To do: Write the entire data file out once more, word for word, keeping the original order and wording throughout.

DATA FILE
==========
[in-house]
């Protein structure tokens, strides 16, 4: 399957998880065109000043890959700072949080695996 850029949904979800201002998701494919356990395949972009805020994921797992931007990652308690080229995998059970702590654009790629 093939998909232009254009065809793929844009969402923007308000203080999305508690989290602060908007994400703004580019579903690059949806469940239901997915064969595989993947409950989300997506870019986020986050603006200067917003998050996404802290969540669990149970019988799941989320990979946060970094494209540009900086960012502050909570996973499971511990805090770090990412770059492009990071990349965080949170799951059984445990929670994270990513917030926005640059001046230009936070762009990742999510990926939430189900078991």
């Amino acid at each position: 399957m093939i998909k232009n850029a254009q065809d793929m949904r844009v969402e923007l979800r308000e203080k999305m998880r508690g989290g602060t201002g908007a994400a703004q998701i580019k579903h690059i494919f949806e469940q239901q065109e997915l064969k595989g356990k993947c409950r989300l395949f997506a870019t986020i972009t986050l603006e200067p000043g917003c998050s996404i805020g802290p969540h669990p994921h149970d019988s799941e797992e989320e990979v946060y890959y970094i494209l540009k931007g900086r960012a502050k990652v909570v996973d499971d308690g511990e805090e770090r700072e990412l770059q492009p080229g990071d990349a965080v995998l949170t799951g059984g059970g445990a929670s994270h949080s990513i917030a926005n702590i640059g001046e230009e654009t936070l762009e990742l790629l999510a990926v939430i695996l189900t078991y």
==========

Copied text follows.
[in-house]
């Protein structure tokens, strides 16, 4: 399957998880065109000043890959700072949080695996 850029949904979800201002998701494919356990395949972009805020994921797992931007990652308690080229995998059970702590654009790629 093939998909232009254009065809793929844009969402923007308000203080999305508690989290602060908007994400703004580019579903690059949806469940239901997915064969595989993947409950989300997506870019986020986050603006200067917003998050996404802290969540669990149970019988799941989320990979946060970094494209540009900086960012502050909570996973499971511990805090770090990412770059492009990071990349965080949170799951059984445990929670994270990513917030926005640059001046230009936070762009990742999510990926939430189900078991």
């Amino acid at each position: 399957m093939i998909k232009n850029a254009q065809d793929m949904r844009v969402e923007l979800r308000e203080k999305m998880r508690g989290g602060t201002g908007a994400a703004q998701i580019k579903h690059i494919f949806e469940q239901q065109e997915l064969k595989g356990k993947c409950r989300l395949f997506a870019t986020i972009t986050l603006e200067p000043g917003c998050s996404i805020g802290p969540h669990p994921h149970d019988s799941e797992e989320e990979v946060y890959y970094i494209l540009k931007g900086r960012a502050k990652v909570v996973d499971d308690g511990e805090e770090r700072e990412l770059q492009p080229g990071d990349a965080v995998l949170t799951g059984g059970g445990a929670s994270h949080s990513i917030a926005n702590i640059g001046e230009e654009t936070l762009e990742l790629l999510a990926v939430i695996l189900t078991y």